Now, the character may be hit by an Intelligence-draining attack, bringing their IN down to 8 (A reduction of 2 points). Since their IN was assigned 2 times to their Mana (Once for each level of "Increase Mana"), their Mana is reduced by 4, to a total of 24.
This mechanic is the same for all 3 Pool Values and their corresponding attributes.
Recovering Pool Values
For each of the 3 different Pool values, recovery works the same way, but is triggered by different conditions. Whenever one of these conditions occur, the characters regain points in that pool value as mentioned below
Aside from using special tools or magic for healing, each character has the ability to recover health in a natural way. A character's natural healing ability allows them to heal 1 points of health, per 1 hour.
A priest or healer may improve someone's natural healing ability.
Stamina can be recovered by taking a break, regaining breath, not moving too much around, sitting down for a minute or two or drinking a bit of water. For every 3 seconds a character rests like that (or every AP in combat), they gain back 1 Stamina.
Mana can be recovered by eating. Every time a character eats a full meal's worth of food, they regain 1d6 points of Mana. In the equipment section, there is an item called "Ration per day" - this is the equivalent of 3 meals.
Better foods may add bonuses to this die roll.
Basically, every adventure is a series of encounters. However, most adventures also have a finer structure. The encounters of an adventure are oftentimes combined into Acts. For example, a group might get the quest to fight a group of goblins that regularly attack a small village. Gathering information about the goblins might be one Act of the adventure. Finding their lair could be a second one. The lair itself would then be the third, and resolving the adventure could be a fourth Act.
Adventures themselves are sometimes combined into Arcs - Plot lines that are larger than one adventure, but still fit into one narrative point. A campaign would then be a combination of several Arcs. You could say that Arcs are to campaigns what Acts are to Adventures.
Of course, a group doesn't have to follow a campaign structure. Some groups follow a more episodic approach to adventuring. For these, the Adventurer's Guild may be a good idea, especially if the GM wants to play a character too from time to time and if the other players are also good at GMing. But basically, every time you play RLP, you resolve a series of Encounters.
An encounter is a situation in which the desires and targets of the group are in direct contrast to the current situation. Basically, an encounter can be defined as a combination of these three things: A problem, obstacles, and decisions the players are faced with.
The problem is the target of the group. What do they want to accomplish during this encounter? It could be "Don't be killed by the goblins", "get rid of the goblins", "find who the murderer is", "get through this cave", "find information about the dragon's lair", you get the idea.
Obstacles could be all types of things. Enemies, other Characters with different plans than the group, natural obstacles, artificial obstacles, or even conflict inside the group.
Decisions are an important part of encounters. A game where everything is clear and no deviation is possible becomes boring.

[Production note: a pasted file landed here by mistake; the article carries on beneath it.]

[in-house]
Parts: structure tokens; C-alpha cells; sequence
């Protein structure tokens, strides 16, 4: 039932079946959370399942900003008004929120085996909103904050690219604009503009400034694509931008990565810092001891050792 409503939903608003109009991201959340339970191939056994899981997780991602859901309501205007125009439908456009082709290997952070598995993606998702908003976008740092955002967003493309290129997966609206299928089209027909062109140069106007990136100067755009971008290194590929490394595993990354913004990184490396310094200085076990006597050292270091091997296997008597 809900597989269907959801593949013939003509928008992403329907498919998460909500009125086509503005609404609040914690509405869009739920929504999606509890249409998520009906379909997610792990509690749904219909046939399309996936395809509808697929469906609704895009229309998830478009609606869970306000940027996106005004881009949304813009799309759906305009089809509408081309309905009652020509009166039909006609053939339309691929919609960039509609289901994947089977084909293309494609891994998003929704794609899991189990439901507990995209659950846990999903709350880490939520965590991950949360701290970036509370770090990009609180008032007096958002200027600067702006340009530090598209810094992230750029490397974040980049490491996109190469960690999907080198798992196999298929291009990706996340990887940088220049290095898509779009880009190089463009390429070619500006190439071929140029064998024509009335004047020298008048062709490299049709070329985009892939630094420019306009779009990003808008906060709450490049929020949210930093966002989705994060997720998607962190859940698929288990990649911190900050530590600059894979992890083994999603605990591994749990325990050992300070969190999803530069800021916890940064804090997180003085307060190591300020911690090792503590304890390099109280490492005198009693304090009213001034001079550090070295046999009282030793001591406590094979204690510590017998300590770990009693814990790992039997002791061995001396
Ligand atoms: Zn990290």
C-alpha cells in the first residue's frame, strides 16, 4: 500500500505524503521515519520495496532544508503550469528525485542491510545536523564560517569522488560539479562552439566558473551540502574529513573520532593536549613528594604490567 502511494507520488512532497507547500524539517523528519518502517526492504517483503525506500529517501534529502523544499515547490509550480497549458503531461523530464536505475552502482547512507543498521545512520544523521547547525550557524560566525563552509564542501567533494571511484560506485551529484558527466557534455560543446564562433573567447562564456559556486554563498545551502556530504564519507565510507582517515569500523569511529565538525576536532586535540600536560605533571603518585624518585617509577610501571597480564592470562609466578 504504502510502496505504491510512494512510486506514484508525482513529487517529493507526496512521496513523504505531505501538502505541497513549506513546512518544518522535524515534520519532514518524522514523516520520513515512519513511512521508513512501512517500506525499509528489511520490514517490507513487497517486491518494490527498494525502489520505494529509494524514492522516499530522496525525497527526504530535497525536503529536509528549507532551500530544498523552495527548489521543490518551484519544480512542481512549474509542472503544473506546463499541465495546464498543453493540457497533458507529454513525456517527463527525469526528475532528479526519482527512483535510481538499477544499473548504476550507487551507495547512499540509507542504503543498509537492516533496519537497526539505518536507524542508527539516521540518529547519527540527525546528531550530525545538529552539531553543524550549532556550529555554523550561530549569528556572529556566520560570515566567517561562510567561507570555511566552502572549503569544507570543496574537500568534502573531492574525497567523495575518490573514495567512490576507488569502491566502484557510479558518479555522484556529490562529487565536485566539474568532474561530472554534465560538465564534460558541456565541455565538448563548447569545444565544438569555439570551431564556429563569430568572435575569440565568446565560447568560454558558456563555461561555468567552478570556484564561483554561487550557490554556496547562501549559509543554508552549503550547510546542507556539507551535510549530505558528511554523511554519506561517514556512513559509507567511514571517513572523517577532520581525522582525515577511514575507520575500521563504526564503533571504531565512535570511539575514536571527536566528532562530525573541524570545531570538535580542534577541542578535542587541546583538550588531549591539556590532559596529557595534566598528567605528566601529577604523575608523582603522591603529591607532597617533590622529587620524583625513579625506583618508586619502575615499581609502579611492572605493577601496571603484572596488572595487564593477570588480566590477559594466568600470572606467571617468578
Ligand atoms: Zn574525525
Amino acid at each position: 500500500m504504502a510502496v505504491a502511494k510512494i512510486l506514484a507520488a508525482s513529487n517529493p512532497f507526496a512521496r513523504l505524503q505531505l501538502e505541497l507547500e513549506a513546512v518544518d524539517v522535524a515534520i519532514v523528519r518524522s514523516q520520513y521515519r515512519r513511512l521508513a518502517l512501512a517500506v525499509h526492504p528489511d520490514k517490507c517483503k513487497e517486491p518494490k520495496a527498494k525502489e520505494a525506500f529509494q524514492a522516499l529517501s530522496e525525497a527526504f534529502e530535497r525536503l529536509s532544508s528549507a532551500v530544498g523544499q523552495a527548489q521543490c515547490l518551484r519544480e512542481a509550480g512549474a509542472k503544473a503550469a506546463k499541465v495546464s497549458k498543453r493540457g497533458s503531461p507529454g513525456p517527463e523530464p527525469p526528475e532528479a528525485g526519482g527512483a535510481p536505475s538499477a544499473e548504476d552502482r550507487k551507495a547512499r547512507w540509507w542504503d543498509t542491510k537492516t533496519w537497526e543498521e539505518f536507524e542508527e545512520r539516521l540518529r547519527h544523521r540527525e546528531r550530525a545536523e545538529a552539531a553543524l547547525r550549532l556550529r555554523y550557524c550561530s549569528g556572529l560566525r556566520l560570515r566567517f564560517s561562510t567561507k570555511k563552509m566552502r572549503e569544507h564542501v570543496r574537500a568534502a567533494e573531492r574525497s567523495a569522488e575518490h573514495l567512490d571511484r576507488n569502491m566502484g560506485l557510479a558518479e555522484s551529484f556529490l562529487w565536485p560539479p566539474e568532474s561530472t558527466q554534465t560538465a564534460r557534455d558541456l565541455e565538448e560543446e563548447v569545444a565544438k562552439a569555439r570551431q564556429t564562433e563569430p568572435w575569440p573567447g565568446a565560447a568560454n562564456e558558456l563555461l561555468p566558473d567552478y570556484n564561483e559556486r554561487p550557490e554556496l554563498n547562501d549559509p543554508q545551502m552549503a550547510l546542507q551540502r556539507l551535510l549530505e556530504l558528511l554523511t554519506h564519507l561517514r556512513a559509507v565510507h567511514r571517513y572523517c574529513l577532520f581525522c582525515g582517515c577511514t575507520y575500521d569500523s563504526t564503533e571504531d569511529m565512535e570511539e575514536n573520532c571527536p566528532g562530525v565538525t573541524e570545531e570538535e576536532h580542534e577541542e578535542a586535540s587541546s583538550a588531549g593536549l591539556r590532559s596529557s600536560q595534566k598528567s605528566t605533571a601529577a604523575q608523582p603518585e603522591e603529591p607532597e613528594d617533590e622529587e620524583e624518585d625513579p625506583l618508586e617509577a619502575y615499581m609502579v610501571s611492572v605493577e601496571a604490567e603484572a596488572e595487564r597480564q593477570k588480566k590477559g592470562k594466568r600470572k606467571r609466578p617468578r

How the players face such an encounter is up to them, and the RLP differentiates between three ways characters can interact with encounters the so-called "Game Modes":
Combat, Adventuring and Social.
Combat is self-explanatory. Whenever an encounter is solved by attacking someone and directly harming them, it should be considered combat. When a trap is laid, or the characters try to defeat enemies by pushing a boulder onto them, it is adventuring instead.
Adventuring is the sum amount of exploration, navigation, survival and crafting. Whenever characters try to sneak by enemies, find their way around a massive ravine or create a distraction for a group of enemies, they're engaged in Adventuring.
Social is interacting with other (at least somewhat) intelligent creatures in non-violent ways. This includes diplomacy, haggling, perceiving information about others, subterfuge and threats, but ít doesn't include stealth (but does include disguise) or illusion. Neither does it include a feint or trick during combat.
The GM should make sure that the distinction between the Game Modes is clear. Whenever the encounter involves the environment and the characters aren't directly interacting with other creatures, it's an Adventuring encounter. If the characters are talking or communicating directly with non-player creatures, it's a Social encounter. If the characters are hostile towards creatures, they're in a combat encounter. An action's Game Mode is not determined by the encounter's dominant Game Mode, but by the action itself.
Of course, not every encounter can be resolved by every type of Game Mode. While it is entirely possible to sneak past a group of enemies or intimidate into letting you pass, it may not be possible to resolve a mystery-murder-case by Combat.
A character’s basic abilities are tracked for each of the Game Modes. For overcoming an encounter thanks to a Game Mode, a character can gain 1 to 3 XP in that Game Mode, depending on the challenge’s importance, difficulty, and how well the characters handled it. The level that character has in a Game Mode is derived from the amount of XP the character they have collected (see table below), starting at Level 0/0 XP for each Game Mode. What constitutes as challenge for a Game Mode is described in each of the Mode descriptions.
Generally speaking, a character can gain double the XP if they handle the challenge in another Game Mode.
A character can add the Game Mode Level to a check in the Game Mode if they're trained in that specific task (See the Weapon Perk and Skill Perk sections for more information). For example, in Combat, a weapon attack roll for an attack the character is trained in is [1D12 + Attribute (DE, AG or ST) + Combat Level + additional modifiers].
|Level||XP needed||Level||XP needed|
Theoretically, a character can reach higher levels than 20 (however, this requires a lot of playing). When calculating the XP cost for these cases, use the following formula:
XP needed = (XP needed for current level) + (current level * 4)
Or, if you don't like recursive functions:
XP needed for a level = 2 * (level - 1) * level + 1
Also, the formula for the current level derived from your XP is:
Level = floor (1/2 + (SQRT(2*XP - 1) + 1)